ACT, akt, _v.i._ to exert force or influence: to produce an effect: to behave one's self: to feign.--_v.t._ to perform: to imitate or play the part of.--_n._ something done or doing: an exploit: the very process of doing something: a law or decision of a prince or legislative body: an instrument in writing for verification: (_theol._) something done once for all, in opposition to a work: a distinct section of a play: in universities, a public disputation or lecture maintained by a candidate for a degree.--_n._ ACT'ING, action: act of performing an assumed or a dramatic part: feigning.--_adj._ performing some duty temporarily, or for another.--_n._ ACT'OR, one who acts: a stage-player:--_fem._ ACT'RESS.--ACT OF GOD, a result of natural forces, unexpected and not preventable by human foresight.--IN ACT TO, on the very point of doing something.--TO ACT ON, to act in accordance with; TO ACT UP TO, to come up in practice to some expected standard: to fulfil. [L. _ag[)e]re_, _actum_; Gr. _agein_, to put in motion; Sans. _aj_, to drive.]
ACTA, ak'ta, _n.pl._ proceedings in a court civil or ecclesiastical, or the minutes of such.--ACTA MARTYRUM, the early accounts of the martyrs; ACTA SANCTORUM, a general name for collections of accounts of saints and martyrs, especially of the great collection of the Bollandists, begun in 1643, interrupted in 1794 at the fifty-third vol. (Oct. 6), but resumed in 1845.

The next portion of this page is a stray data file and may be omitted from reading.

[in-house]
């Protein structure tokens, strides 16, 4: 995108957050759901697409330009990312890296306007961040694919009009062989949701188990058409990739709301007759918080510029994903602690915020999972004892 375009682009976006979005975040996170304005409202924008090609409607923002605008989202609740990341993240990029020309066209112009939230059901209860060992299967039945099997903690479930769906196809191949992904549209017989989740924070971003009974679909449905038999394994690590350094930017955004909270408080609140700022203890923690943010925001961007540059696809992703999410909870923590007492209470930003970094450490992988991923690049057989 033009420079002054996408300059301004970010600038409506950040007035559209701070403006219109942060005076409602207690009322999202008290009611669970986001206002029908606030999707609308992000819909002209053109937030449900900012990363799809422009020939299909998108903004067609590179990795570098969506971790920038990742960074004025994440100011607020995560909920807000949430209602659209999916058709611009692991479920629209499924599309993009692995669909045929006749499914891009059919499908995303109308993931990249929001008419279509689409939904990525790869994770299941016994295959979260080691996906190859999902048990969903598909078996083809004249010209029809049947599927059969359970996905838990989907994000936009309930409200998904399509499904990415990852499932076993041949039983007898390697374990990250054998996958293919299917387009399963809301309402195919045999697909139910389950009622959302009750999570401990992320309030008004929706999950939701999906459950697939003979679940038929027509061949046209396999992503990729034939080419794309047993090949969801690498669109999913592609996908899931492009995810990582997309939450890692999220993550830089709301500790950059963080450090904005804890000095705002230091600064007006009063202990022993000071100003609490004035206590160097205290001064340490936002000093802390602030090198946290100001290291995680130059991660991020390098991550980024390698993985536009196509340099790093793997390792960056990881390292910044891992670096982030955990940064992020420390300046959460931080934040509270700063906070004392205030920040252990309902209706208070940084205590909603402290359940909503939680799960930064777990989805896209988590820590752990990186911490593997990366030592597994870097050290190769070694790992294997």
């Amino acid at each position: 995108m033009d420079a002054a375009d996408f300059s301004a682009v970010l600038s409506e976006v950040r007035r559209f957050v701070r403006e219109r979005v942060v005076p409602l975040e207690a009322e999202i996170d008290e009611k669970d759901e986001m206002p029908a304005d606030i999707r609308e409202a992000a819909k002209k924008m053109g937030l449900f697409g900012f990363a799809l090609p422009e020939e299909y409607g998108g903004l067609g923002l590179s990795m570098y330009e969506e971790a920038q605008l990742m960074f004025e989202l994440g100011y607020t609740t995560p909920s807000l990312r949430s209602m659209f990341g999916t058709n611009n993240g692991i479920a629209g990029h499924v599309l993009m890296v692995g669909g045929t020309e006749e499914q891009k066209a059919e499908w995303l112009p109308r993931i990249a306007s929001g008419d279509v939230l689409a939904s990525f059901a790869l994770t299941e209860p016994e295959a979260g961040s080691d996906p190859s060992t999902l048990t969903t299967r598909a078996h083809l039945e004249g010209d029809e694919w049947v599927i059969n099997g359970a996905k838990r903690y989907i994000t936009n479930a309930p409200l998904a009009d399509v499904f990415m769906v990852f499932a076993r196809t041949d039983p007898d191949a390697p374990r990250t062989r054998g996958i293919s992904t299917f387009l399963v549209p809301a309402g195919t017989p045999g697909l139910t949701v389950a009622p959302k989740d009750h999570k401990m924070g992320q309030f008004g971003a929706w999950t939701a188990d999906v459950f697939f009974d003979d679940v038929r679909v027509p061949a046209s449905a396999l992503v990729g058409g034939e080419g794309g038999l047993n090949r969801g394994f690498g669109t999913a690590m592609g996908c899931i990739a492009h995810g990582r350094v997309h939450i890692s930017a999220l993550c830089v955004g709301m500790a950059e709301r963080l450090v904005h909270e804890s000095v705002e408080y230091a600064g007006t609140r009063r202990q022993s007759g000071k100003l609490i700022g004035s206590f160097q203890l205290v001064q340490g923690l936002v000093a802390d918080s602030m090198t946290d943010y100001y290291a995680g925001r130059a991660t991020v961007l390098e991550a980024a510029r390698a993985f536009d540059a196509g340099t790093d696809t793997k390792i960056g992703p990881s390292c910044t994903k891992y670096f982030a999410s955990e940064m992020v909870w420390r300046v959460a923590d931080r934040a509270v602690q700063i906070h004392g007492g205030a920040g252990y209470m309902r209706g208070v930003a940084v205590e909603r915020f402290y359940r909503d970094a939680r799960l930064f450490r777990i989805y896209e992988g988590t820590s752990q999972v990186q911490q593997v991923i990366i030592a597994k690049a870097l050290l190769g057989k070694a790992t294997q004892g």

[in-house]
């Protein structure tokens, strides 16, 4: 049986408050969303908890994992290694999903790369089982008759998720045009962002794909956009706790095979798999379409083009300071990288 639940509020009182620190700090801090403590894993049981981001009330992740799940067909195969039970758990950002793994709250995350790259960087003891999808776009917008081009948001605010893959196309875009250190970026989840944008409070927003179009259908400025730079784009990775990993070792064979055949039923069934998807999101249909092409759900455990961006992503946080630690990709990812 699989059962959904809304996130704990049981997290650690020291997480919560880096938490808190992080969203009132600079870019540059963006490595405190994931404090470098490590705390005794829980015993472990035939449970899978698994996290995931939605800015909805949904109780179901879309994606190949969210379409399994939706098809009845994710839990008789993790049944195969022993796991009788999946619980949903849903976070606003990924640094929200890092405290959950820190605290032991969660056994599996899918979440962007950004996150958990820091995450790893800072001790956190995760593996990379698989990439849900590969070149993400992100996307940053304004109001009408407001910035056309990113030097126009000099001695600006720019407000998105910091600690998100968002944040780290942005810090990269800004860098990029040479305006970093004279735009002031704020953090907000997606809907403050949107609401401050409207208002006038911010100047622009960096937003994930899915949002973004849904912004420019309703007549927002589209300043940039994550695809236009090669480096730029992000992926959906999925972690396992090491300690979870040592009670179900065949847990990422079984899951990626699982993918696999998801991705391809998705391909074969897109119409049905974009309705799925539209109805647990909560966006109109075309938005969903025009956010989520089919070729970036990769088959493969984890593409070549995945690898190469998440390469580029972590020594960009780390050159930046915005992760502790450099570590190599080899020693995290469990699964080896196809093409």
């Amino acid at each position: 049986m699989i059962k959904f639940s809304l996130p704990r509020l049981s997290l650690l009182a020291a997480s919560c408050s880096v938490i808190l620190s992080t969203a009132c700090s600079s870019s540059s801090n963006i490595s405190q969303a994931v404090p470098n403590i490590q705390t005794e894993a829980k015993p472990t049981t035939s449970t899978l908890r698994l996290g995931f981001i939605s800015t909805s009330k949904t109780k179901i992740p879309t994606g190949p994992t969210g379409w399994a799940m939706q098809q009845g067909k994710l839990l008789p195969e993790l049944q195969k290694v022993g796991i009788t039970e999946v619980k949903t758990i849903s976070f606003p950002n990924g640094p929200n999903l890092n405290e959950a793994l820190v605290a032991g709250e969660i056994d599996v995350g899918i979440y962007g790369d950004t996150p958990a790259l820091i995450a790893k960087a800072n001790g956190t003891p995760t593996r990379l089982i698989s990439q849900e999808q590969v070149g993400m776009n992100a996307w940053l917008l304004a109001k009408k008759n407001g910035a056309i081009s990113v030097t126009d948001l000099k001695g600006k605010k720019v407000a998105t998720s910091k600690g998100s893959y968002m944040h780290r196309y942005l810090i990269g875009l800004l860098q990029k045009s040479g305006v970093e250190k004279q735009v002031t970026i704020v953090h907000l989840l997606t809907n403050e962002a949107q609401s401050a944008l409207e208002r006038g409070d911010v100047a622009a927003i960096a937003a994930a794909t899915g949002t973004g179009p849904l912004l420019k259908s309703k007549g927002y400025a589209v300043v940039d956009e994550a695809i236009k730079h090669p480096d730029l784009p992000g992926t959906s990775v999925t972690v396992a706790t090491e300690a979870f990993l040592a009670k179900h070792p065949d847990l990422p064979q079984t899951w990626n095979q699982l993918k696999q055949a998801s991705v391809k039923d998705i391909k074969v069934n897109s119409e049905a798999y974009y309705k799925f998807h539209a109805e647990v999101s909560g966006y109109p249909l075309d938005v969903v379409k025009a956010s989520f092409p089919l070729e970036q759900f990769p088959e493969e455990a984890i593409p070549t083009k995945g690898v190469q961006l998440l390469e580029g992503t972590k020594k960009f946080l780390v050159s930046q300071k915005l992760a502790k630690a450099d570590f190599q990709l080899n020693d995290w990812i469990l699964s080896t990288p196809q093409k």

ACTINIA, ak-tin'i-a, _n._ a genus of marine animals of the class Polypi, growing on rocks or shells, with numerous tentacles or rays like the petals of a flower, from which they are often called animal flowers or sea-anemones. [From Gr. _aktis_, _aktinos_, a ray.]
ACTINIFORM, ak-tin'i-form, _adj._ having a radiated form. [Gr. _aktis_, _aktinos_, ray, and FORM.]
ACTINISM, ak'tin-izm, _n._ the chemical force of the sun's rays, as distinct from light and heat.--_adj._ AC'TINIC. [Gr. _aktis_, _aktinos_, a ray.]
ACTINOLITE, ak-tin'[=o]-l[=i]t, _n._ a green variety of hornblende. [Gr.
_aktis_, _akt[=i]nos_, a ray, _lithos_, a stone.]
ACTINOMETER, ak-tin-om'e-t[.e]r, _n._ an instrument for measuring the heat-intensity of the sun's rays or the actinic effect of light-rays. [Gr.
_aktis_, _aktinos_, ray, and METER.]
ACTINOMYCES, ak-ti-no-m[=i]'sez, _n._ the tiny ray-fungus.--_n._ ACTINOMYC[=O]'SIS, an inflammatory disease in cattle, swine, and sometimes man, caused by that fungus. [Gr. _aktis_, _aktinos_, ray, and _myces_, mushroom.]